GOLDSTEIN: When it comes to the bigger picture of diversity, when it comes to all sorts of different theater companies around the country, when a company wants to be more diverse in the past or wanted to be more diverse in the past. "Well, you know what? Let's have a diverse play this season and we'll put August Wilson in." How do you see companies moving forward from that and, and making diversity really, you know, mean something, I guess, more than just, "Hey, we put on a play with African Americans in it."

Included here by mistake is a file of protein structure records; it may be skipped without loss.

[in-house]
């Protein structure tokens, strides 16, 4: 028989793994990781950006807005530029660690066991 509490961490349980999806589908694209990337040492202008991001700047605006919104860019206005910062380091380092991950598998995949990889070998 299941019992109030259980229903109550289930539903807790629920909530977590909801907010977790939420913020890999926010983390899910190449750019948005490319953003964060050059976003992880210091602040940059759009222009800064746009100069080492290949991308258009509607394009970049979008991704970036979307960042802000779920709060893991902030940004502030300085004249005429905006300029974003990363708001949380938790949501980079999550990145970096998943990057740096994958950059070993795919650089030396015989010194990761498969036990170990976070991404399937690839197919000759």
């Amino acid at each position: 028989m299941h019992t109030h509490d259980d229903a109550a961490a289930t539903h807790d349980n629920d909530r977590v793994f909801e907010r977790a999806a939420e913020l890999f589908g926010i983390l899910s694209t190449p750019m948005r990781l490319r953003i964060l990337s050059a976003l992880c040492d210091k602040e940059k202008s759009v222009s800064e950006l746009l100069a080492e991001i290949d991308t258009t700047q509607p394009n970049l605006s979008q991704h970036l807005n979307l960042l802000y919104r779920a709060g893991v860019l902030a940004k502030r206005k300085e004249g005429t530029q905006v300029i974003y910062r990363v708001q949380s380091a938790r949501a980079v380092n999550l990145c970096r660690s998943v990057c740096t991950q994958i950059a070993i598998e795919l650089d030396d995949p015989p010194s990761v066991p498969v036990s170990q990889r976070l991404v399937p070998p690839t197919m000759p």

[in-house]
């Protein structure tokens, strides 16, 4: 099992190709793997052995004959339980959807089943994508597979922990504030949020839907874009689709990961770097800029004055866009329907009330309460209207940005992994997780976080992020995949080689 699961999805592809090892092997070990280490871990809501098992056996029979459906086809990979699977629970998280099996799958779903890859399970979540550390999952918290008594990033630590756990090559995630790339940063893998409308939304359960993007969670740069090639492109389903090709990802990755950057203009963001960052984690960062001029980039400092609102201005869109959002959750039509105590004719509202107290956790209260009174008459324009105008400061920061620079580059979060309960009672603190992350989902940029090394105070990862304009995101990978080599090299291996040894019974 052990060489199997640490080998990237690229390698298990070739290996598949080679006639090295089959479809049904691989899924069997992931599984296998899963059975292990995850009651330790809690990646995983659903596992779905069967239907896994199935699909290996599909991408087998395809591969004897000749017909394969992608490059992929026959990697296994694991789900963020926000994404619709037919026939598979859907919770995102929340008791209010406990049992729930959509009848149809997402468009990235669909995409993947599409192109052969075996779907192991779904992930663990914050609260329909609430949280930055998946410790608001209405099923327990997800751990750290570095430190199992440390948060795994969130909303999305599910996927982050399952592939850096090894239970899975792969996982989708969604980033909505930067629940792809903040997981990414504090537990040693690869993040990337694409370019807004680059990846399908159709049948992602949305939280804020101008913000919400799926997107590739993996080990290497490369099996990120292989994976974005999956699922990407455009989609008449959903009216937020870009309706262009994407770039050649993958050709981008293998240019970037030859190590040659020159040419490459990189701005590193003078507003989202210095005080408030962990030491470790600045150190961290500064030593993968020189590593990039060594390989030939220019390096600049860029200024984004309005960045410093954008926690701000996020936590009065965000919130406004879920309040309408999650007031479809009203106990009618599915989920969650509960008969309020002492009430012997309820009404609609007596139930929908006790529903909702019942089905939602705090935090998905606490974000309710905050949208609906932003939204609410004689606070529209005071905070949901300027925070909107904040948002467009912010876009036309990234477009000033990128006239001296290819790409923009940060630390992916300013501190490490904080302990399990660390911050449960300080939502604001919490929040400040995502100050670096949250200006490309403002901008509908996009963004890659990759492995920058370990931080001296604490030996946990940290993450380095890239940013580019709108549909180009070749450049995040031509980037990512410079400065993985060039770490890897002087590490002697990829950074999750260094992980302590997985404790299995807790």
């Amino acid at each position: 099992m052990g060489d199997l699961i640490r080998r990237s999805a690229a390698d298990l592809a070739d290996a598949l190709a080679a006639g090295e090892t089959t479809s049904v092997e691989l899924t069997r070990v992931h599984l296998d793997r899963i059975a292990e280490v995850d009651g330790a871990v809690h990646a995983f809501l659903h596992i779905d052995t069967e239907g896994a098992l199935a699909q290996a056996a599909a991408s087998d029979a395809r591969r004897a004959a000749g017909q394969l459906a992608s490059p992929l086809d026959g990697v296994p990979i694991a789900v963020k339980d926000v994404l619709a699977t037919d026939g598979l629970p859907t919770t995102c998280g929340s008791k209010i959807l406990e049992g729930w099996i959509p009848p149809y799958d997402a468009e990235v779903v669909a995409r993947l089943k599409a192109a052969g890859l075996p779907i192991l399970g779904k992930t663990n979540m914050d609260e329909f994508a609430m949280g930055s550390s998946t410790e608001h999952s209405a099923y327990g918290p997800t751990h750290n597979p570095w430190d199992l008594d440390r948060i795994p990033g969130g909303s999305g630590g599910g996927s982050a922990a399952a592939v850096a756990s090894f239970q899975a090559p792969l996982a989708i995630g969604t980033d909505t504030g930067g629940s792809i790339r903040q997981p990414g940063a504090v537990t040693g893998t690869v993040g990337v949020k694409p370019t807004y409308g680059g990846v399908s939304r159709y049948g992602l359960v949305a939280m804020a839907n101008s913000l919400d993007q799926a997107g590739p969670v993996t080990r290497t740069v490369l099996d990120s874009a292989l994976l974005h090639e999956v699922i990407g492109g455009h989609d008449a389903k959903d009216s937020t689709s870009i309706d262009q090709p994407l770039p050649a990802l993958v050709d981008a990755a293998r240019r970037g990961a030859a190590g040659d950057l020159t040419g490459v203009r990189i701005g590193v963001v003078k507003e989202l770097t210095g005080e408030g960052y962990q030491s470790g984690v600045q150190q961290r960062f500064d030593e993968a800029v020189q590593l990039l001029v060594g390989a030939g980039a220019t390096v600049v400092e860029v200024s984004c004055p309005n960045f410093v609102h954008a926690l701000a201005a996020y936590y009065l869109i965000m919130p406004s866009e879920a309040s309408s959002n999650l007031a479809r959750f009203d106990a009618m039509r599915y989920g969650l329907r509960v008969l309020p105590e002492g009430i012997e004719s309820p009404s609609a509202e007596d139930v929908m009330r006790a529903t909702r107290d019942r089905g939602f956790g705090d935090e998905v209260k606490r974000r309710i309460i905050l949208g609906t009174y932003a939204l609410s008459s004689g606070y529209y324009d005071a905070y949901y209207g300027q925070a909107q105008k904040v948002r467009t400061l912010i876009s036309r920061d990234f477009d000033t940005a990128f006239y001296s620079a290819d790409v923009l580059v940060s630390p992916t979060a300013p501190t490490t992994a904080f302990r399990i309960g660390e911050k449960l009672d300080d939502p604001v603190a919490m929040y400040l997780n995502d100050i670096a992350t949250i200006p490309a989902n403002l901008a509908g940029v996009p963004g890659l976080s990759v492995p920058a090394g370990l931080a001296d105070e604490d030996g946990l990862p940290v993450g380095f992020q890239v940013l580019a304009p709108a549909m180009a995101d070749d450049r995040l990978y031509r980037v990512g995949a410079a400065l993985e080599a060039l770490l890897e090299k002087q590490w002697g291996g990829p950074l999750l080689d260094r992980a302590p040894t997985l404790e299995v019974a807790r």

JENNINGS-ROGGENSACK: Right. Great question, because I have a firm belief of those who choose, those who choose. So those who choose boards of directors, choose artistic directors, choose executive directors, then those individuals choose what goes on, who is the creative team and what stories get told on the stage. So one of the, the work — part of the work that we have to do is look at the very beginning and see how are we changing those boards of directors? How are we changing artistic directors? Executive directors? And then changing the stories that get told? And I don't mean changing them. I mean adding to the canon, because people have discovered, and I will go back to Lin Manuel-Miranda, that Hamilton, people did not go, "Oh, well, that's not really George Washington because he's a black guy." People went, "That's George Washington. That's who led our country. That's why we are where we are today. And that story of George Washington is my story. That story of Alexander Hamilton is my story." And that's what Lin brought us, and I think it opened up many people's eyes. I do know from the LORT theaters, the League of Regional Theaters, like our own Arizona Theatre Company, two commercial houses on Broadway, that you also have to be concerned about the economics. And I think Lin taught us that, wow. There's an economic goldmine there, because people do want to not only see their own stories, but see each other’s'. So I think the notion of we have a community that's growing at the same time and learning together at the same time will push that forward. But also actors and directors are saying we want more. One of the things that happens in all of our lives is we always are brought forward by someone who said, "Hey, I think you can do this. I'm going to take you under my wing." So one of the commitments we on the Broadway League board of directors are making is that we will also be mentors to young people. We will be mentors to young people of color because, like, if I asked you how you got your first gig, somebody took a chance on you and said, "OK." So, so if our eyes are focused on a different prize of young people of color, then we will see that relationship build and we will see people come up through the ranks.